The pastor of a small Pike County church that voted against accepting interracial couples as members said he will ask the congregation to overturn the decision. Stacy Stepp, pastor of the Gulnare Free Will Baptist Church, said he will seek a new vote on the issue, perhaps as early as Sunday. Stepp said he is confident members of the church, which has about 45 members, will overturn the earlier decision.
When Suzie Harvill asked her parents to welcome her black, South African boyfriend into their Island Creek home for a visit, the traditional baptist couple was reluctant. More than a year later, however, the couple considers the young man a part of their family and have now vowed to stand by he and Suzie in a battle that has pitted them against elders in the Harvill’s Pike County church — a battle which may also have lasting repercussions on the church’s financial status.
An official with the National Association of Free Will Baptists said it would be good for a Pike County church to reconsider its vote against accepting interracial couples as members. The Gulnare Free Will Baptist Church, where members approved the resolution by a vote of 9 to 6 Sunday, is self-governing, so the church hierarchy can't overturn the decision or make members of the church do so. However, Keith Burden, executive secretary of the national association, said Wednesday he hoped the local conference of churches can encourage the Gulnare congregation to reconsider its vote.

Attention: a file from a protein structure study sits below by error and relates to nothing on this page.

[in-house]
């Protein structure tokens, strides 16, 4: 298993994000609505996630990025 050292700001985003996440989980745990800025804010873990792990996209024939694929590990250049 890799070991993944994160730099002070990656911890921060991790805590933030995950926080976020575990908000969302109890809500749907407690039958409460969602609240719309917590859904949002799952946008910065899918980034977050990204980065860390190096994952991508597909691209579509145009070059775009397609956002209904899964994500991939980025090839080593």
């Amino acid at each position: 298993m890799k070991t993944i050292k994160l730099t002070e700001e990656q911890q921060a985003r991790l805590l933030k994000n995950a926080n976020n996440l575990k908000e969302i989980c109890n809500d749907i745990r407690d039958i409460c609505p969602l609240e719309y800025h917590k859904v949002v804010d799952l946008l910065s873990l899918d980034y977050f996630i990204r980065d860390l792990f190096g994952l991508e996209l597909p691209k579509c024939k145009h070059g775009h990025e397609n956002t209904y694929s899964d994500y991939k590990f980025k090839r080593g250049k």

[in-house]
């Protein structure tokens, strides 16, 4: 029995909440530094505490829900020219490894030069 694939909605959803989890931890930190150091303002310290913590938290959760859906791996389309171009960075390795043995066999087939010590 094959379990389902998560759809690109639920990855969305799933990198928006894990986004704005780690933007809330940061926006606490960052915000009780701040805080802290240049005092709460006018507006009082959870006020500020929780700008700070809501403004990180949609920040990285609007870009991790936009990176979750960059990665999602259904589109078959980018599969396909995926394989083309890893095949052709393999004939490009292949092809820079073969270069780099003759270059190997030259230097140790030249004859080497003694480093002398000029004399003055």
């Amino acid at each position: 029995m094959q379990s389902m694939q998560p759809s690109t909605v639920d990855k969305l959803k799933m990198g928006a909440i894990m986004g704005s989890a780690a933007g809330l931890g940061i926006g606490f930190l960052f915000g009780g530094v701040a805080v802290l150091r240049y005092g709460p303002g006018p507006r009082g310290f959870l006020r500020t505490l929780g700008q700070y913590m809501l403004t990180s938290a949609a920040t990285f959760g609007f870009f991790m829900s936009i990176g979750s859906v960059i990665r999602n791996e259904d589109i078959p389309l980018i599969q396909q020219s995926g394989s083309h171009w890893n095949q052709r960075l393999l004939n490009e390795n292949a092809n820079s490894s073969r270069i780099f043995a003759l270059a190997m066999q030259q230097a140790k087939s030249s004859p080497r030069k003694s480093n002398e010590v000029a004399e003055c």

A small Pike County church has voted not to accept interracial couples as members or let them take part in some worship activities. The decision has caused sharp reaction and disapproval in the Eastern Kentucky county. "It's not the spirit of the community in any way, shape or form," Randy Johnson, president of the Pike County Ministerial Association, said of the vote.
Heavy rain could not keep Gracie Mann from her appointed rounds Sunday afternoon. The Crossroads Elementary School third-grader pulled a wagon through her neighborhood to collect toys for the Marine Toys for Tots program. And by 2 p.m., just halfway through her planned two-hour walk, she'd already exceeded her goal of 20 toys. She was feeling her neighbors' generosity.